Do you remember that story of Moses going up to receive the ten commandments? Remember how dramatic that scene was? The people are traveling together until they finally reach Mount Sinai, and God tells Moses to instruct the people to purify and prepare themselves because he is going to come down and show himself to them. God is going to reveal God’s self to the people. And this is what that looked like:

16 On the morning of the third day there was thunder and lightning, as well as a thick cloud on the mountain, and a blast of a trumpet so loud that all the people who were in the camp trembled. 17 Moses brought the people out of the camp to meet God. They took their stand at the foot of the mountain. 18 Now Mount Sinai was wrapped in smoke, because the Lord had descended upon it in fire; the smoke went up like the smoke of a kiln, while the whole mountain shook violently. 19 As the blast of the trumpet grew louder and louder, Moses would speak and God would answer him in thunder.

Thunder. Lightning. A thick cloud and a loud trumpet. The Lord “descended in fire” and the whole mountain shook violently.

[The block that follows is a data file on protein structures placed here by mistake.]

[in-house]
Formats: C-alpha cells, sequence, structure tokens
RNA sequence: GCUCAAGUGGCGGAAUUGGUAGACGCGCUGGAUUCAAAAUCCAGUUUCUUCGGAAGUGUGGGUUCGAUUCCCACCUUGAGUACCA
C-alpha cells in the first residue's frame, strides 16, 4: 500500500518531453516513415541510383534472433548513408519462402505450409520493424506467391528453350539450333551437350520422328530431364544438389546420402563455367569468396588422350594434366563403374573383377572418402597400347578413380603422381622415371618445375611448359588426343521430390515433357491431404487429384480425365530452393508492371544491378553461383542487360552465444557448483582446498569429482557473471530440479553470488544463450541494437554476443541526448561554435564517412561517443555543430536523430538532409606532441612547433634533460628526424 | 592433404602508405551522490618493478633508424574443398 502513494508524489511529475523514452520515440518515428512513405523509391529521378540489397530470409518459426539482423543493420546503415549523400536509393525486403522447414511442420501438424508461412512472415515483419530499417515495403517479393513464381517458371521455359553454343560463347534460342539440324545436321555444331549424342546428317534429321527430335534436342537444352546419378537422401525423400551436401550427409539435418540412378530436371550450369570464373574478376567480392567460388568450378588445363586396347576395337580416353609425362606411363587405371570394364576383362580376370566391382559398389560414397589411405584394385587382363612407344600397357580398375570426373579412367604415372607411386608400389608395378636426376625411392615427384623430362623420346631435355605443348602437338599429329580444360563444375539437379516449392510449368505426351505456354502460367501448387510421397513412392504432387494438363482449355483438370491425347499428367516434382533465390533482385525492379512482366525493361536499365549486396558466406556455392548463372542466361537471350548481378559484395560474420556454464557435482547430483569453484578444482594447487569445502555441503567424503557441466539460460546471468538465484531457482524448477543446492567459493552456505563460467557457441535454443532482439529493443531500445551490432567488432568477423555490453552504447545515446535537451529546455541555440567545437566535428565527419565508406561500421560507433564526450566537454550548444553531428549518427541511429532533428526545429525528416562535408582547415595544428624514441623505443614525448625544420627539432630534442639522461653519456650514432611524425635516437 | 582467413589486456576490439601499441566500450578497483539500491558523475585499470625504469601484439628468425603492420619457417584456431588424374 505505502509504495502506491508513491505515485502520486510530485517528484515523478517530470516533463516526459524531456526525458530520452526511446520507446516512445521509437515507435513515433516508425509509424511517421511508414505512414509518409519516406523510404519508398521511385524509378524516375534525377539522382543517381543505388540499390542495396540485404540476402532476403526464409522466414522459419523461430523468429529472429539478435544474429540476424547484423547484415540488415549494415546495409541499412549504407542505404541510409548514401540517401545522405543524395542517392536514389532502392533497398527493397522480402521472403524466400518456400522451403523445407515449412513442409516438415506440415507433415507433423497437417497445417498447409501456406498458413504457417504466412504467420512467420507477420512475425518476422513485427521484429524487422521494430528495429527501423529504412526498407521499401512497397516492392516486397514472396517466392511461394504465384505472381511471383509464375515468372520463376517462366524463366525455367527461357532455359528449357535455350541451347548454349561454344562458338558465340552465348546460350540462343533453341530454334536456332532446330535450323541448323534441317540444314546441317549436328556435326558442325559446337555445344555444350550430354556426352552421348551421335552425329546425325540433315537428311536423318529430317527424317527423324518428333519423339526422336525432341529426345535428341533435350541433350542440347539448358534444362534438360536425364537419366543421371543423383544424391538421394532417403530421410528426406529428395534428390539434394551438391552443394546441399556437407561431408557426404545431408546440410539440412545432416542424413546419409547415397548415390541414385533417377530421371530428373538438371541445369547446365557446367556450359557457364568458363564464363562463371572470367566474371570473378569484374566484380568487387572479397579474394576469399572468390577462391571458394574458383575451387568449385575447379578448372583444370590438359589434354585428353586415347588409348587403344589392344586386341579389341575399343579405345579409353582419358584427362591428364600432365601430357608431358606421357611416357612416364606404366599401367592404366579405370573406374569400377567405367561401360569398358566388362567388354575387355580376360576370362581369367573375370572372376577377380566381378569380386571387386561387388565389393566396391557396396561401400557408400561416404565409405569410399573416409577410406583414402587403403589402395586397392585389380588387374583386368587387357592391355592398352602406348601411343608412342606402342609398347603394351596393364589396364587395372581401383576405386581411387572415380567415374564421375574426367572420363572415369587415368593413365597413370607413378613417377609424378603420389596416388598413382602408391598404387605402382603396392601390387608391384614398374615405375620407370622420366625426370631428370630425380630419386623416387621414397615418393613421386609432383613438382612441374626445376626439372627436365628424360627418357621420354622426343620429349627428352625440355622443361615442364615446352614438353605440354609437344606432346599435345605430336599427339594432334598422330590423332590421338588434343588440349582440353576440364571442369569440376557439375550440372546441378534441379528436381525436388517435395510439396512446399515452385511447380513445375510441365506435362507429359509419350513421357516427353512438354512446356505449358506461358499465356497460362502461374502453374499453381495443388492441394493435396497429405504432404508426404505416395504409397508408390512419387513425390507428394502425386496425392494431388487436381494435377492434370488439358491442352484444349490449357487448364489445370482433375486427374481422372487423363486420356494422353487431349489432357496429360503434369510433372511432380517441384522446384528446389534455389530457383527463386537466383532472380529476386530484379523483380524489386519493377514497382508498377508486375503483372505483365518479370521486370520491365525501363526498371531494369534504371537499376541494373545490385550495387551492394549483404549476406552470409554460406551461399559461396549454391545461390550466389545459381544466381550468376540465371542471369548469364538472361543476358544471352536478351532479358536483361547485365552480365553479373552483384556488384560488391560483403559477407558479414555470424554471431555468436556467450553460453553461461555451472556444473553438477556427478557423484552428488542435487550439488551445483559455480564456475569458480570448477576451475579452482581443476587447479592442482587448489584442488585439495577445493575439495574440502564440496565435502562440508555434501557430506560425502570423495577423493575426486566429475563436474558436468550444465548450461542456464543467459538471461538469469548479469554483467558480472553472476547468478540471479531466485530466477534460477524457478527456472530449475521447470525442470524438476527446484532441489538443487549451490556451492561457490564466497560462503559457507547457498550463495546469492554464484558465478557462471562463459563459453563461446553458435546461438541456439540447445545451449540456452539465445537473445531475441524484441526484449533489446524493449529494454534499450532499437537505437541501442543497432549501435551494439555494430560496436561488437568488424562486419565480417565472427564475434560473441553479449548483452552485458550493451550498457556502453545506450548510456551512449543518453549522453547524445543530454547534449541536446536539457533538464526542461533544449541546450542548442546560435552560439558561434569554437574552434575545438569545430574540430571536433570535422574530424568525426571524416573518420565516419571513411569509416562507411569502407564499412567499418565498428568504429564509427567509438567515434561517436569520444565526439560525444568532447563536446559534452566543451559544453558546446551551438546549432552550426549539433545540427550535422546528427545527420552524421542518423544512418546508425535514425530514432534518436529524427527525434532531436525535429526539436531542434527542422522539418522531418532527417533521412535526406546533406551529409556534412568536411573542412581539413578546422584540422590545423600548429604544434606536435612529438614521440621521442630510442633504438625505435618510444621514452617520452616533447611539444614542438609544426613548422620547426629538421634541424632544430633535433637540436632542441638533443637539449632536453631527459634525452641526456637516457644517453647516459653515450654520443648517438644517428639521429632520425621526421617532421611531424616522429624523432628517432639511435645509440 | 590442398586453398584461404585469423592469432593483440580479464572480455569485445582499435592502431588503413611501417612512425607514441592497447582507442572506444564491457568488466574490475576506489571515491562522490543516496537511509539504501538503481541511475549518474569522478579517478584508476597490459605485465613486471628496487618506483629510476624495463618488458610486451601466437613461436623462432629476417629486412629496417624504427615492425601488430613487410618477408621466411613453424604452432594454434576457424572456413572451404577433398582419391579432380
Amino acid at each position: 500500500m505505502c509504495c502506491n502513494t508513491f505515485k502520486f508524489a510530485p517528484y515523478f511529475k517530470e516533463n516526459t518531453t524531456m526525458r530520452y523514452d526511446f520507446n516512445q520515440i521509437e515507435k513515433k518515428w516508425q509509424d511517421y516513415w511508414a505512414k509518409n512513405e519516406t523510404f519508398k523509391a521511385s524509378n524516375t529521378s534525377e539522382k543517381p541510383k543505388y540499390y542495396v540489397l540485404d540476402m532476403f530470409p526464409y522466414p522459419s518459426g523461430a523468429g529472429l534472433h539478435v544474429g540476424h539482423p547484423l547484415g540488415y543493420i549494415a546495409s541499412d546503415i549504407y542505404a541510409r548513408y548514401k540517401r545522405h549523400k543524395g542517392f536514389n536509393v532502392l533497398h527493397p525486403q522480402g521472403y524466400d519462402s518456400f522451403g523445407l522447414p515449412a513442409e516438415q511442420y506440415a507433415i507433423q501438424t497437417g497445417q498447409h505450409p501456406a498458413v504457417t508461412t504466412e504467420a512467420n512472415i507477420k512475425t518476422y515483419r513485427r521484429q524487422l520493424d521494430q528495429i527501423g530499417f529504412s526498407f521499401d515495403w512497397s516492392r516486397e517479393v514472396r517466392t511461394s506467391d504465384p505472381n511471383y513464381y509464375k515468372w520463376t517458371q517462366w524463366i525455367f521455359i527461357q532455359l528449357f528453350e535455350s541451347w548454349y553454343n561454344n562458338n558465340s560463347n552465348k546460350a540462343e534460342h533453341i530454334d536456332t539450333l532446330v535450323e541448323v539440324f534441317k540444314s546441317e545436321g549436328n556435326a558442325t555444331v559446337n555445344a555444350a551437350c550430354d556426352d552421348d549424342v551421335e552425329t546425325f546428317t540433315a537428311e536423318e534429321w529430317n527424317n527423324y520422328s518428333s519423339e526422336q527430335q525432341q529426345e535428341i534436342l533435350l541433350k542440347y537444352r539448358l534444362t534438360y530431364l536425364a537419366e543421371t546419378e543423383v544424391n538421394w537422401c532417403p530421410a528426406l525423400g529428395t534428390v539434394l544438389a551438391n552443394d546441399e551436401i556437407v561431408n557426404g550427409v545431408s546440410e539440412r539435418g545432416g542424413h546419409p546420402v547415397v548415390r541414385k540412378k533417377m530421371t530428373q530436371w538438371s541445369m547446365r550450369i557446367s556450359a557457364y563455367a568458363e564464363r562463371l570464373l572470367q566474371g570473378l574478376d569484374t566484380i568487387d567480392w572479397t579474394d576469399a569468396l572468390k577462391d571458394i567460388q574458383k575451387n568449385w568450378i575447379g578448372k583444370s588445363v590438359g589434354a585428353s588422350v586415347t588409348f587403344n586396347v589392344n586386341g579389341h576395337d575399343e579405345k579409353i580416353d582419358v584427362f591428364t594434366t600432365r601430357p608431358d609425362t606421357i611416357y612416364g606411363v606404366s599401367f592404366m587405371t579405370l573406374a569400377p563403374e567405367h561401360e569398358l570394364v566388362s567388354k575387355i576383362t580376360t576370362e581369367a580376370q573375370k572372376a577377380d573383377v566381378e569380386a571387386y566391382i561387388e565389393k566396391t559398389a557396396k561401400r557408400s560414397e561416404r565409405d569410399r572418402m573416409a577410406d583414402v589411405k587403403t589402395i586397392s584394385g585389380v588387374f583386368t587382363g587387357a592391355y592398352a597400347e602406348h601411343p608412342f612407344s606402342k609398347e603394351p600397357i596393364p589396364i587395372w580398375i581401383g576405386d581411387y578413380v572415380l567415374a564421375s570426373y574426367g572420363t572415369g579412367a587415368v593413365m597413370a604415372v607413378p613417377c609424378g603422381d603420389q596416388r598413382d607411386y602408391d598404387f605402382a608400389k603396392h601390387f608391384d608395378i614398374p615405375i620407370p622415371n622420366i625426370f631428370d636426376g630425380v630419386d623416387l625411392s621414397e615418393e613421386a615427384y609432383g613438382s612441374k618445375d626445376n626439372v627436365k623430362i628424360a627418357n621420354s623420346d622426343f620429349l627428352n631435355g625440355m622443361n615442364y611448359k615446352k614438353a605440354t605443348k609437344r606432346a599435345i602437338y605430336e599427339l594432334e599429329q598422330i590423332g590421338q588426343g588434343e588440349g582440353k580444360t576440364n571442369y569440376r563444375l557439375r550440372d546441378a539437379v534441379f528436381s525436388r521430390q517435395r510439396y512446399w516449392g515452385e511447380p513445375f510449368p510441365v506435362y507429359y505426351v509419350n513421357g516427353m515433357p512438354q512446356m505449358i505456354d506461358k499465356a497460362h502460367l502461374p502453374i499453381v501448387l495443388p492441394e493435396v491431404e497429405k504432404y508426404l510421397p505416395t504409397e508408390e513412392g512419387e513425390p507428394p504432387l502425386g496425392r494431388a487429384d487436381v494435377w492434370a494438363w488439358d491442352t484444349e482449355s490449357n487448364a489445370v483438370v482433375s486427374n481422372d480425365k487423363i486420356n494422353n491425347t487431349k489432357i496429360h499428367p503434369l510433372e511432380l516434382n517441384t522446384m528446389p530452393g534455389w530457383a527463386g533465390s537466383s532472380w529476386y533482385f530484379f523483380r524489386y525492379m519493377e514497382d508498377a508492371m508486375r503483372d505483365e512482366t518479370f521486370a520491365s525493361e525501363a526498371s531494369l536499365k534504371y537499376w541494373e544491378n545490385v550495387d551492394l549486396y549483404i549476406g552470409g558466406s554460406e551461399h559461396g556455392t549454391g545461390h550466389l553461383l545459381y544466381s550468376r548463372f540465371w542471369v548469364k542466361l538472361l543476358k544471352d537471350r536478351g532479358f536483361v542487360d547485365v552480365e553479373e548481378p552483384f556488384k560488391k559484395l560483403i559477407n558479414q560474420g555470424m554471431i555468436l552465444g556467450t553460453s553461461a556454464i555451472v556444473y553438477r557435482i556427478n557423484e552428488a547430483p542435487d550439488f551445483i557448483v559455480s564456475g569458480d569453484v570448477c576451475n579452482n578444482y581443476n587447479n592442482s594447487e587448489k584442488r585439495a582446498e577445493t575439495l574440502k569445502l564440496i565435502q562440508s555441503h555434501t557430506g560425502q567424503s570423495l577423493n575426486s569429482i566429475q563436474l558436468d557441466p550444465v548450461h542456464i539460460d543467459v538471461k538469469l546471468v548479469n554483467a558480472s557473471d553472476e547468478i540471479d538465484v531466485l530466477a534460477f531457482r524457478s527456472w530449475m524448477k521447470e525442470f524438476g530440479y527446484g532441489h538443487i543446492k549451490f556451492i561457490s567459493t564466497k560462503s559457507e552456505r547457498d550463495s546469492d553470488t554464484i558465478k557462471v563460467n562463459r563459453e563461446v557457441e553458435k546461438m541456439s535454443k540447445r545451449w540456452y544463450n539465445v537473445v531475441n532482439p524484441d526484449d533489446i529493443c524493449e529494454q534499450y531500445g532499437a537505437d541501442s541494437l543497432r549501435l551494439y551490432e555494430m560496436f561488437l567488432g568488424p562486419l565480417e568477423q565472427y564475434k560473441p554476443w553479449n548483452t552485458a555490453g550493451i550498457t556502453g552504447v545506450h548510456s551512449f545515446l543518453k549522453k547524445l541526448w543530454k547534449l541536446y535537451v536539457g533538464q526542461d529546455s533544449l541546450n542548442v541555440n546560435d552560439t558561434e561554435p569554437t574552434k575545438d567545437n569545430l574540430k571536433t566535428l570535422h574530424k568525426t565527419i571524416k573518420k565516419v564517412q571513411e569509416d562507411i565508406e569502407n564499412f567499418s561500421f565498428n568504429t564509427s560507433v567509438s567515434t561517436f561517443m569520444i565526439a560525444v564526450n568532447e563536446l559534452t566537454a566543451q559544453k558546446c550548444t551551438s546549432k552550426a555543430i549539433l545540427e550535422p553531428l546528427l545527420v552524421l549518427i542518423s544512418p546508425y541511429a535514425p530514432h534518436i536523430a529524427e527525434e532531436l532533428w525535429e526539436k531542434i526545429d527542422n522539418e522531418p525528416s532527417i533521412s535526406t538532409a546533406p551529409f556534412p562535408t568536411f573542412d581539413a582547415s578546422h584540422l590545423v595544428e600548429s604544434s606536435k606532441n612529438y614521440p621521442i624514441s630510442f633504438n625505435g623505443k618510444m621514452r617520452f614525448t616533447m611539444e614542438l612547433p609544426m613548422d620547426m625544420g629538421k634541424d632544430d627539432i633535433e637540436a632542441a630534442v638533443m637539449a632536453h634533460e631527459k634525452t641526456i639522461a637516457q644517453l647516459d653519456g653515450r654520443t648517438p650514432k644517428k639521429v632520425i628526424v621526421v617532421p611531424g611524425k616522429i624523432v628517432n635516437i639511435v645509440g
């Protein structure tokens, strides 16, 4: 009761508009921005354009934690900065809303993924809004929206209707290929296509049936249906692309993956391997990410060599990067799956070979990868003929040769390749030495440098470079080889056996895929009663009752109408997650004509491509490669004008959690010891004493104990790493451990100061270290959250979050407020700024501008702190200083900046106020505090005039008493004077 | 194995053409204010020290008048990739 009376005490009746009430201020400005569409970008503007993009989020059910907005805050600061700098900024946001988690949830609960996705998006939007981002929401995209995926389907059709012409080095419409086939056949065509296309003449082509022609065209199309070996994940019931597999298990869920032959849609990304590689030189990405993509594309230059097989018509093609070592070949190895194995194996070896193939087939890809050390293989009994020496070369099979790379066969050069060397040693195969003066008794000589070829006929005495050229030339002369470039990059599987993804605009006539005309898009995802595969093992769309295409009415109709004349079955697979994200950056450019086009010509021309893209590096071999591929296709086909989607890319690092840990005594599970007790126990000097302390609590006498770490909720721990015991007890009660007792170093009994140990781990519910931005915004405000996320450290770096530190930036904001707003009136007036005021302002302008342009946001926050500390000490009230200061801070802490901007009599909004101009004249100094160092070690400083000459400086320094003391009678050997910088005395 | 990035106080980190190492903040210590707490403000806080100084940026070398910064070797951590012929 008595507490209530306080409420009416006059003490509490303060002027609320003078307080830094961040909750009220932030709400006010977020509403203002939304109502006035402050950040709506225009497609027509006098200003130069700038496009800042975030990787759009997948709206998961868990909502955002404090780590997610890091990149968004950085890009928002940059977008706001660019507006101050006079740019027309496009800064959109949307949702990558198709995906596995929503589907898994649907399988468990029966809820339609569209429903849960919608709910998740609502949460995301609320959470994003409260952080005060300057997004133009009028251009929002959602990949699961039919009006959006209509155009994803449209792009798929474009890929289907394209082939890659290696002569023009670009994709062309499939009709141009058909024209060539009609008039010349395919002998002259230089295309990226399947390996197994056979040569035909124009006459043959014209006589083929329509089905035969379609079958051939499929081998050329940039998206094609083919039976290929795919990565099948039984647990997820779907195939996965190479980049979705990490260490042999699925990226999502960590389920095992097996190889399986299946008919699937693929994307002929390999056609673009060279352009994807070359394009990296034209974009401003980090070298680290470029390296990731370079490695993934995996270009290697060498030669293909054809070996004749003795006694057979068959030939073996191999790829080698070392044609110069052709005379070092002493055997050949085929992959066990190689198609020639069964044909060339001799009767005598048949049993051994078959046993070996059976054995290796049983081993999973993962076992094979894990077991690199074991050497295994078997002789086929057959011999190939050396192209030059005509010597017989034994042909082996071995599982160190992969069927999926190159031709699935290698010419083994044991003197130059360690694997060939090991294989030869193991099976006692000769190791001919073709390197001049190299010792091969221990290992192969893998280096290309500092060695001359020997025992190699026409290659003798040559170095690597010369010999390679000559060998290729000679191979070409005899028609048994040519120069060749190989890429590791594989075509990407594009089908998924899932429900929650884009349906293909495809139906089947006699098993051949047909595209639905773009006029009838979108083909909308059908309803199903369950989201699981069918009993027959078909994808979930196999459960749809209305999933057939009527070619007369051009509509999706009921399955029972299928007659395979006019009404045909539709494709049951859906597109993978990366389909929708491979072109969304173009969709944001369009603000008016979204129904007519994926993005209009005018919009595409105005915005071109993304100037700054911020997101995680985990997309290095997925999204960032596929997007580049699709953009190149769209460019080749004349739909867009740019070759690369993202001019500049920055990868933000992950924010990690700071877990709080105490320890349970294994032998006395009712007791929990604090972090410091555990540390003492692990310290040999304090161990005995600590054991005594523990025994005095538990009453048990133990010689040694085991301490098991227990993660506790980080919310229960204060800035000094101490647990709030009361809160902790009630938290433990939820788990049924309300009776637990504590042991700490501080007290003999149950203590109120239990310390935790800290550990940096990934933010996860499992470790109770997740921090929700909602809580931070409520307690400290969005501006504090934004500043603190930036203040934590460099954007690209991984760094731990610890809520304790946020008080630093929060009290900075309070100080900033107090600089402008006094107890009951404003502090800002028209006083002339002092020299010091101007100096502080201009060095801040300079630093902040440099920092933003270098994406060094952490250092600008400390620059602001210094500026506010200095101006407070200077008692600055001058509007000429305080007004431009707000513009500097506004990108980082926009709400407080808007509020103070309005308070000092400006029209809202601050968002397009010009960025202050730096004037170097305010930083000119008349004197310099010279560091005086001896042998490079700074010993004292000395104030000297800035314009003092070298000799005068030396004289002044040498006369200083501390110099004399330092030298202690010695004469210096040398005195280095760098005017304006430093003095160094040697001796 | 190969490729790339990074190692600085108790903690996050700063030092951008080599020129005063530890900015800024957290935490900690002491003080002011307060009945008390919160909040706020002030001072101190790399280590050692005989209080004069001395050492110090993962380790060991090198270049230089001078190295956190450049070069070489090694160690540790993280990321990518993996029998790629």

When God shows up in scripture, it is an Event. These scenes are called “theophanies,” or “divine showings.” When Luke recorded the scene at Pentecost there in the house in Jerusalem and eventually out on the city streets, he is reminding us that this, too, is a theophany. This is God showing God’s self. This is an inbreaking of the divine, a momentous occasion of the Creator crossing boundaries in order to show Herself to the created.

And so, here at Pentecost, when the disciples are all gathered together, having been instructed – like Moses instructed the Israelites – to prepare, wait, and watch, God SHOWS UP with the RUSH of a violent wind, filling the entire house. And there’s fire here, too: divided tongues, as of fire, appeared among them and a tongue of fire rested on each one of them.